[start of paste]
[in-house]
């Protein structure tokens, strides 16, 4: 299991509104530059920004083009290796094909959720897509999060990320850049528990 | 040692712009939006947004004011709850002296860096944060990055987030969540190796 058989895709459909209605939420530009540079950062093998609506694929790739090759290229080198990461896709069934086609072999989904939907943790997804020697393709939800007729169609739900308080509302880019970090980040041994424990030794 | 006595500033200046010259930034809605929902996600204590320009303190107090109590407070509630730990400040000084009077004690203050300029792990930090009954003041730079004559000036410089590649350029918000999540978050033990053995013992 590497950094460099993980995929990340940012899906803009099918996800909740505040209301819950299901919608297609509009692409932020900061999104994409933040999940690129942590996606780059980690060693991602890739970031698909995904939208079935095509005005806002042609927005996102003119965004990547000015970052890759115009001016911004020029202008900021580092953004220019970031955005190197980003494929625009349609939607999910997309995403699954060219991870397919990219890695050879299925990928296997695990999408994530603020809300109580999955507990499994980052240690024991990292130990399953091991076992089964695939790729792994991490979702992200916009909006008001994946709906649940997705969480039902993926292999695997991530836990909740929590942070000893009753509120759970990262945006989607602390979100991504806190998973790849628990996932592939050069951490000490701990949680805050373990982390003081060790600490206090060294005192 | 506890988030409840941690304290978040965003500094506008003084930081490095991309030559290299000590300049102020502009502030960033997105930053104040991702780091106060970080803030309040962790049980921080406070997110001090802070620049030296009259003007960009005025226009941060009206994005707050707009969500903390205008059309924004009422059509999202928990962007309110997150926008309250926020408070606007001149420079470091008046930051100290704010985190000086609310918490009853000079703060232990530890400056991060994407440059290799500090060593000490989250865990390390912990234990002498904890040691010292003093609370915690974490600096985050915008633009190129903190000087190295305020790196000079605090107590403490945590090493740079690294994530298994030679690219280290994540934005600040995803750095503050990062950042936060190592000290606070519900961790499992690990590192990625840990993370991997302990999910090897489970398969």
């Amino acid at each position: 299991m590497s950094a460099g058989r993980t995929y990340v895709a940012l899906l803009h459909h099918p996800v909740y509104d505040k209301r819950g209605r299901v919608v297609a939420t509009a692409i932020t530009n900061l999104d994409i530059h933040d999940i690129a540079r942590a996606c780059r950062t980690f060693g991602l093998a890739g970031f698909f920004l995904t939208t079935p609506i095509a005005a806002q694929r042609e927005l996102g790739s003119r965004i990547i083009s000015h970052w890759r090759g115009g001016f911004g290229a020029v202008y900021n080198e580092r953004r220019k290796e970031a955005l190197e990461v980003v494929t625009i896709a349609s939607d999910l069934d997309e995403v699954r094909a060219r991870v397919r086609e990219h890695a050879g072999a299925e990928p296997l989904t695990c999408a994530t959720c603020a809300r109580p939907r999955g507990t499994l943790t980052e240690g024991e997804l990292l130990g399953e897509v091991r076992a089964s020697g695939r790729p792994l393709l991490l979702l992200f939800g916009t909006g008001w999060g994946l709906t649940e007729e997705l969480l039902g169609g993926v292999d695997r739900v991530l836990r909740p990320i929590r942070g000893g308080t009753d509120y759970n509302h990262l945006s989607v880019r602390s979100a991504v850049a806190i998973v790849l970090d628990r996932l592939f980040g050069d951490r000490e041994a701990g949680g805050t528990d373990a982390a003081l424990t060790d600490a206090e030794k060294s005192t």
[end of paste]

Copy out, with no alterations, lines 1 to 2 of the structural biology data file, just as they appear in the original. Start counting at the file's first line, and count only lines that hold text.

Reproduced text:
[in-house]
């Protein structure tokens, strides 16, 4: 299991509104530059920004083009290796094909959720897509999060990320850049528990 | 040692712009939006947004004011709850002296860096944060990055987030969540190796 058989895709459909209605939420530009540079950062093998609506694929790739090759290229080198990461896709069934086609072999989904939907943790997804020697393709939800007729169609739900308080509302880019970090980040041994424990030794 | 006595500033200046010259930034809605929902996600204590320009303190107090109590407070509630730990400040000084009077004690203050300029792990930090009954003041730079004559000036410089590649350029918000999540978050033990053995013992 590497950094460099993980995929990340940012899906803009099918996800909740505040209301819950299901919608297609509009692409932020900061999104994409933040999940690129942590996606780059980690060693991602890739970031698909995904939208079935095509005005806002042609927005996102003119965004990547000015970052890759115009001016911004020029202008900021580092953004220019970031955005190197980003494929625009349609939607999910997309995403699954060219991870397919990219890695050879299925990928296997695990999408994530603020809300109580999955507990499994980052240690024991990292130990399953091991076992089964695939790729792994991490979702992200916009909006008001994946709906649940997705969480039902993926292999695997991530836990909740929590942070000893009753509120759970990262945006989607602390979100991504806190998973790849628990996932592939050069951490000490701990949680805050373990982390003081060790600490206090060294005192 | 506890988030409840941690304290978040965003500094506008003084930081490095991309030559290299000590300049102020502009502030960033997105930053104040991702780091106060970080803030309040962790049980921080406070997110001090802070620049030296009259003007960009005025226009941060009206994005707050707009969500903390205008059309924004009422059509999202928990962007309110997150926008309250926020408070606007001149420079470091008046930051100290704010985190000086609310918490009853000079703060232990530890400056991060994407440059290799500090060593000490989250865990390390912990234990002498904890040691010292003093609370915690974490600096985050915008633009190129903190000087190295305020790196000079605090107590403490945590090493740079690294994530298994030679690219280290994540934005600040995803750095503050990062950042936060190592000290606070519900961790499992690990590192990625840990993370991997302990999910090897489970398969």